Frankly, I thought that IQ measures were tossed out long ago, what happened to multi intelligences? Has the Jenson equation become the "gold standard" for (teach to the test) standardized testing?

North Western University has a brief website on "An Outline of Intelligence" http://www.psych.nwu.edu/~garea/i1.html &, http://www.psych.nwu.edu/~garea/i2.html
From the bullated annotations the workings of how the Mathew Effect ("those that draw, attention get attention, Then more attention you get the richer you are and thus...that rich get richer and the poor get poorer.") can influence a drop in IQ can be deduced.
Also:
Prof Linda S. Gottfredson, has written an excellent article " The General Intelligence Factor," it address the Psychometric g notion along with it's curious measure of social success. Here is a link to a pdf file:
http://www.udel.edu/educ/gottfredson/reprints/1998generalintelligencefactor.pdf

And - if you really want to dive in to the subject with hands and feet, read through this hyper linked URL:
Human Intelligence. Developed by Eyal Reingold, University of Toronto, Toronto, Ontario, Canada. The purpose of this resource is to help the students, as well as other interested visitors, to navigate through the enormous number of postings on the topic of human intelligence on the web.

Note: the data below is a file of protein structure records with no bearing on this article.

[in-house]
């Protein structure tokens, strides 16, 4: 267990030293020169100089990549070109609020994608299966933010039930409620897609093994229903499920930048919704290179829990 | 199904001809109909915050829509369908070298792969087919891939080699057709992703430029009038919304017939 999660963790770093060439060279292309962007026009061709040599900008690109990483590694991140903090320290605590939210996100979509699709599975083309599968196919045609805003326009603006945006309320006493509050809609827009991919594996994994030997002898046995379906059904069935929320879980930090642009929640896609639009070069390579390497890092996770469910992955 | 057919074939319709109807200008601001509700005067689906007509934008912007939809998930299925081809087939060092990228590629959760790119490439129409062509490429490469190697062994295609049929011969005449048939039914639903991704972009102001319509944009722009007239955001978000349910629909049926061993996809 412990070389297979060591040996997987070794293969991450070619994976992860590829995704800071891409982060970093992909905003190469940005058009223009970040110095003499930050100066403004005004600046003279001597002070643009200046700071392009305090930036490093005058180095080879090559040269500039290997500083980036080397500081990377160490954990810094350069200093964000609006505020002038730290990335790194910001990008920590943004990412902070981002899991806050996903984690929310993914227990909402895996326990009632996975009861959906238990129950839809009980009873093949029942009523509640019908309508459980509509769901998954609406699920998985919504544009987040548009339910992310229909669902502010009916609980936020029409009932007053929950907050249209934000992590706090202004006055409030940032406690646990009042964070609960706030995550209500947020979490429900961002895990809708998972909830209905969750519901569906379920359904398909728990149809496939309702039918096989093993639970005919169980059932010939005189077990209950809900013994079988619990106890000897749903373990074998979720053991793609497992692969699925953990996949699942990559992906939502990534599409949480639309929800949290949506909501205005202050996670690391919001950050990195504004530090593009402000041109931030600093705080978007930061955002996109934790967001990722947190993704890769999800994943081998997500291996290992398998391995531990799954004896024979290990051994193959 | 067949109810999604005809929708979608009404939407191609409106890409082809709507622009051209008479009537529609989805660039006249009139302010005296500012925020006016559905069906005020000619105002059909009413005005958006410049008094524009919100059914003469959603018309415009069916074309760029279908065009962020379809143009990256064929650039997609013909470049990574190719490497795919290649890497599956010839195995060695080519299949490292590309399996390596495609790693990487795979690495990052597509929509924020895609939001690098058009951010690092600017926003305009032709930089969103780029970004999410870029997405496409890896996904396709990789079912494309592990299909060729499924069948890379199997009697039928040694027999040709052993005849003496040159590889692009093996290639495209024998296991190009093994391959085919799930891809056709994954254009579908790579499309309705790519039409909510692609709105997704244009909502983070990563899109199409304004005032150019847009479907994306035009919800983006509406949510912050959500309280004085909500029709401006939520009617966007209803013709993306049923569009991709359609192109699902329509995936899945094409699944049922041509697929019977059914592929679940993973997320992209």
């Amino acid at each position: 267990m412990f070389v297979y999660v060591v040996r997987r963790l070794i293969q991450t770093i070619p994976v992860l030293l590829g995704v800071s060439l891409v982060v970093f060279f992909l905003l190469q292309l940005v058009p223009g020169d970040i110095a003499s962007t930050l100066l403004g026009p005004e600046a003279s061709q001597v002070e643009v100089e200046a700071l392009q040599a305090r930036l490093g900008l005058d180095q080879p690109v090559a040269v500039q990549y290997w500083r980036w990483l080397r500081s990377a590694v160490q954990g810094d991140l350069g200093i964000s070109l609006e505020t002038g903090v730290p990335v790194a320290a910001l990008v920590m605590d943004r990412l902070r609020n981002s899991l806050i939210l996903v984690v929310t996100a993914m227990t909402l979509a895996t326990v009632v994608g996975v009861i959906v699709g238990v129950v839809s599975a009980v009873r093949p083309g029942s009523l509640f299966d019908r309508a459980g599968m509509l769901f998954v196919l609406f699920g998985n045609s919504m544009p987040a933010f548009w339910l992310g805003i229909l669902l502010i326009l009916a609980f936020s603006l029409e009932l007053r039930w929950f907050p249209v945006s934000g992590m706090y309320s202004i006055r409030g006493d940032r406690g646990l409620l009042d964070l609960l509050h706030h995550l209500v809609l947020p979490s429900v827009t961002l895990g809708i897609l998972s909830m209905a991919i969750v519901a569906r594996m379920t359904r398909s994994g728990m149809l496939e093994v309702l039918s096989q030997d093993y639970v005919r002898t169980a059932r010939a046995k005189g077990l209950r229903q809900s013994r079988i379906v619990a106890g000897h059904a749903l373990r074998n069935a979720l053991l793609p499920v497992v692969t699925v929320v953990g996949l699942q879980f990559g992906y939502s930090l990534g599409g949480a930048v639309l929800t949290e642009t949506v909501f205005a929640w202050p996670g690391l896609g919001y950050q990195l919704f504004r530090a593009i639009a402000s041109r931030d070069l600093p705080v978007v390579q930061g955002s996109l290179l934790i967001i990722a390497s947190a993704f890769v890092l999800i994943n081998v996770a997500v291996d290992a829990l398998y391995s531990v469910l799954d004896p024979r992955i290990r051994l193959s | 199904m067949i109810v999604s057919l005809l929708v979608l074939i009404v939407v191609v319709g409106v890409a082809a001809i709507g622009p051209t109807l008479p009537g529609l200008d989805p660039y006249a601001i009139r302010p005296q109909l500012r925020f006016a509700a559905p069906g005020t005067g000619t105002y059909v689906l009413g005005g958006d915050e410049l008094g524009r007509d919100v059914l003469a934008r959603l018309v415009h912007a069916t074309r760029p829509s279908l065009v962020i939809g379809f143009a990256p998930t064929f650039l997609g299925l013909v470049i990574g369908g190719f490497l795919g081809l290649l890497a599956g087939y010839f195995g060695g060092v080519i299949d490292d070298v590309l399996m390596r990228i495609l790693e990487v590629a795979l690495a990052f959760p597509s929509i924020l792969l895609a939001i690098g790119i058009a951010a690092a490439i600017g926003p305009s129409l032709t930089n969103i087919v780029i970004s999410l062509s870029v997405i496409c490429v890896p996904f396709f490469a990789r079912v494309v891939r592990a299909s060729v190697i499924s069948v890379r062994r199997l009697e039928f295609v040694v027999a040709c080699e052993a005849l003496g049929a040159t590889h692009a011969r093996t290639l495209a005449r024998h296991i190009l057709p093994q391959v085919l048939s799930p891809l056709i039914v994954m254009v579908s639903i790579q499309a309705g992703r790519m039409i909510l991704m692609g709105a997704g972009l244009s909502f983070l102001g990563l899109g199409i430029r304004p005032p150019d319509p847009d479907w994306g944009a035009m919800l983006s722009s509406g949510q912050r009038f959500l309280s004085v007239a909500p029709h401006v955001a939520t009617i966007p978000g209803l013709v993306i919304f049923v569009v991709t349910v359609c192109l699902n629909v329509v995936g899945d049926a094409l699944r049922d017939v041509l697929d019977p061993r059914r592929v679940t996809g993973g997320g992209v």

http://www.psych.utoronto.ca/~reingold/courses/intelligence/intelligenceweb.html

From the ground up -
I'm going to look back to Leigh's childs response for inspiration toward the overlooked good things that are yet to come.

There are a great many much more astute teachers, and parents on this bb to glean information from. ....Personally, I'd take some of the IQ measures with a grain of salt. -- Up to the age of 3, I was considered developmentally disabled because I did not speak English, then after moving back to the states I started speaking English in full sentences. What my parents and their friends had overlooked was the fact that I was raised by my parents Japanese housekeepers who spoke to me in Japanese so, I learned to speak their language; my parents just talked to me in baby talk, and didn't speak or, understand Japanese. Go figure?

Back to top Profile Email
Anonymous
Joined Nov 20, 2014
Posts: 69138

Other Topics
Posted:Aug 08, 2003 8:56:02 AM

A great many things can affect IQ test results and cause them to change. We all have simple bad days and good days and for that reason and many others, it's best not to see the results of IQ testing as 'written in stone'.

More important is, how does your daughter seem to you? Do you see her functioning less well? Or does she seem to be able to do the same level of cognitive tasks that she's always done?

that her test results changed doesn't necessarily mean she's changed. Our IQ test results can go and up even when our IQ doesn't.